There are a few fish occurring along rocky and coral reefs, and along the muddy or sandy shores of tropical seas, that may be poisonous. Those of this nature most likely to be caught are the parrot fish and the puffers, shown in the following sketches. They apparently develop this condition by feeding on small poisonous animals or plant-like growths along the shores. The condition seldom, if ever, prevails in fish found in the open sea. To be on the safe side, the puffers and parrot fish should not be eaten unless it is certain that they are not contaminated. If it is known that people native to the area are using these fish, they may be regarded as safe.

[Parrot Fish and Puffer Fish]

Freshwater fish occur practically everywhere. Probably none are poisonous except for the spines in the lower front fins of the catfish, which are similar to the catfish in America. In Indo-Chinese countries, air-breathing forms of this fish are common and are found even in the ricefields, in areas where that grain is grown. As the dry season comes on, these fish bury themselves in the mud and go into a dormant state. They can live out of water indefinitely as long as they are kept slightly moist; often they are dug up with a spade from what appears to be completely caked soil. In most areas, fish can be seined not only from most of the streams but also from small, roadside ditches. Simple seins or dip-nets can easily be woven from palm leaves or even be made from a shirt. In some of the Solomon Islands, the natives have an ingenious method of catching fish. They make a hoop by lashing together the ends of a shoot or small branch, and then place the hoop in the forest where webs indicate the presence of large spiders. The spiders then weave a net in this frame, the web being heavy enough to serve the purpose. A large ant or grub is then placed in the frame, and it is floated on the surface of a pool. When wet, the strands of the web do not show. A fish seeing the "bug" floating on the water makes a strike for it, its teeth become entangled in the web, and it is caught. In parts of New Guinea, a somewhat different system is used. A larger frame is made, and the natives then go into the jungle where there are many large spider webs. By passing the frame back and forth through a number of these webs, enough of the strands become fixed to it to make a satisfactory dip-net.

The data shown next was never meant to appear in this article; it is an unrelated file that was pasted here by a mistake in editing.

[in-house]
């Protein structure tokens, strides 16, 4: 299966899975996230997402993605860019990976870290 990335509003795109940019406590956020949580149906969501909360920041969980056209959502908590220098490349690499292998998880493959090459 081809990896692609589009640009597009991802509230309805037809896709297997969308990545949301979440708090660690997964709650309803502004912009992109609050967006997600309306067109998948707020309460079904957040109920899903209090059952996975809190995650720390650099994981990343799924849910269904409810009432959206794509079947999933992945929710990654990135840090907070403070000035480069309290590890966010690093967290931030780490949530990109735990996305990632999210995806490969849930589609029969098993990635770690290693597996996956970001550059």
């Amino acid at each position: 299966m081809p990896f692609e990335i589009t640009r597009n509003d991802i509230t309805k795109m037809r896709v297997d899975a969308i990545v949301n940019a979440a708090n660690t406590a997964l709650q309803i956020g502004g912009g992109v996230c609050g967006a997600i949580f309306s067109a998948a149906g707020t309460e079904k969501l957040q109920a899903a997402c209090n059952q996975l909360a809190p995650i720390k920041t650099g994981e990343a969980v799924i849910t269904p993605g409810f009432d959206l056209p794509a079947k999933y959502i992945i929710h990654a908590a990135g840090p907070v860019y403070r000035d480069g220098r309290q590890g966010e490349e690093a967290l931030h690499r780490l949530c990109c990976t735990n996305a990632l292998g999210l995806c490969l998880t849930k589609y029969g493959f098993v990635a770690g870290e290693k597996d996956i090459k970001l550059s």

The flesh of any freshwater fish should not be eaten raw because it may contain intestinal parasites that will have ill effects on human beings. The fish can be broiled over open coals if nothing is available to cook them in, or, of course, can be fried or boiled.